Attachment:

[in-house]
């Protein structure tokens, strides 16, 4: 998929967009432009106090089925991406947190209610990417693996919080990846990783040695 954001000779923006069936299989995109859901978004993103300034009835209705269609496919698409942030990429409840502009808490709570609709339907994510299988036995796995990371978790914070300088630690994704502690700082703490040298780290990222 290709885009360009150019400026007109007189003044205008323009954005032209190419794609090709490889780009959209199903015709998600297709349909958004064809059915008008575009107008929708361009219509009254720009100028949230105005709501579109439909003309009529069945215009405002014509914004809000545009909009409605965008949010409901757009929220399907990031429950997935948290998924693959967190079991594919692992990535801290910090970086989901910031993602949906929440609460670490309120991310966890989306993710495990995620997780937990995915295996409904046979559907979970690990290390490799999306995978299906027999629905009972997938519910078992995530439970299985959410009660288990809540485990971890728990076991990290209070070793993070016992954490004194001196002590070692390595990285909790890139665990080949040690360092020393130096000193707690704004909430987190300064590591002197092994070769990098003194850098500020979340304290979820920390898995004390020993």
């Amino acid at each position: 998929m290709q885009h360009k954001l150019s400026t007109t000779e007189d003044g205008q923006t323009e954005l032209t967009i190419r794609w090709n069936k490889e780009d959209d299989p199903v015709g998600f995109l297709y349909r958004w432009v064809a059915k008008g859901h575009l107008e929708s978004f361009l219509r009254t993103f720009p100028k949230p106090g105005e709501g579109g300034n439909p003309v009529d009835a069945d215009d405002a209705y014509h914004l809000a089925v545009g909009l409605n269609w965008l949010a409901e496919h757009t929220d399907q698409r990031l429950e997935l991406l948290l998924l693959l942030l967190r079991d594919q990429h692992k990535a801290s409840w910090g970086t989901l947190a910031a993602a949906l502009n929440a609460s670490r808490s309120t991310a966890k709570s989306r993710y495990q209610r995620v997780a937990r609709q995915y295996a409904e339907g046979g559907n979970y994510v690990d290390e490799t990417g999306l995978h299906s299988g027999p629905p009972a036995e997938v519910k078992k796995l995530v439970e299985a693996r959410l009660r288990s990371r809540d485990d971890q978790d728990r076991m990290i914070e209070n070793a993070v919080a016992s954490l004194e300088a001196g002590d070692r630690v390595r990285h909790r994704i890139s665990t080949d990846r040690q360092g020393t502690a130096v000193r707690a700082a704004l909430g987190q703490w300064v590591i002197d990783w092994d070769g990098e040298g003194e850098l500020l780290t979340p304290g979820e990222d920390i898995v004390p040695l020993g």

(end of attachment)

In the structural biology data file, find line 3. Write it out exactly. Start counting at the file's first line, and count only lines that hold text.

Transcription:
């Amino acid at each position: 998929m290709q885009h360009k954001l150019s400026t007109t000779e007189d003044g205008q923006t323009e954005l032209t967009i190419r794609w090709n069936k490889e780009d959209d299989p199903v015709g998600f995109l297709y349909r958004w432009v064809a059915k008008g859901h575009l107008e929708s978004f361009l219509r009254t993103f720009p100028k949230p106090g105005e709501g579109g300034n439909p003309v009529d009835a069945d215009d405002a209705y014509h914004l809000a089925v545009g909009l409605n269609w965008l949010a409901e496919h757009t929220d399907q698409r990031l429950e997935l991406l948290l998924l693959l942030l967190r079991d594919q990429h692992k990535a801290s409840w910090g970086t989901l947190a910031a993602a949906l502009n929440a609460s670490r808490s309120t991310a966890k709570s989306r993710y495990q209610r995620v997780a937990r609709q995915y295996a409904e339907g046979g559907n979970y994510v690990d290390e490799t990417g999306l995978h299906s299988g027999p629905p009972a036995e997938v519910k078992k796995l995530v439970e299985a693996r959410l009660r288990s990371r809540d485990d971890q978790d728990r076991m990290i914070e209070n070793a993070v919080a016992s954490l004194e300088a001196g002590d070692r630690v390595r990285h909790r994704i890139s665990t080949d990846r040690q360092g020393t502690a130096v000193r707690a700082a704004l909430g987190q703490w300064v590591i002197d990783w092994d070769g990098e040298g003194e850098l500020l780290t979340p304290g979820e990222d920390i898995v004390p040695l020993g």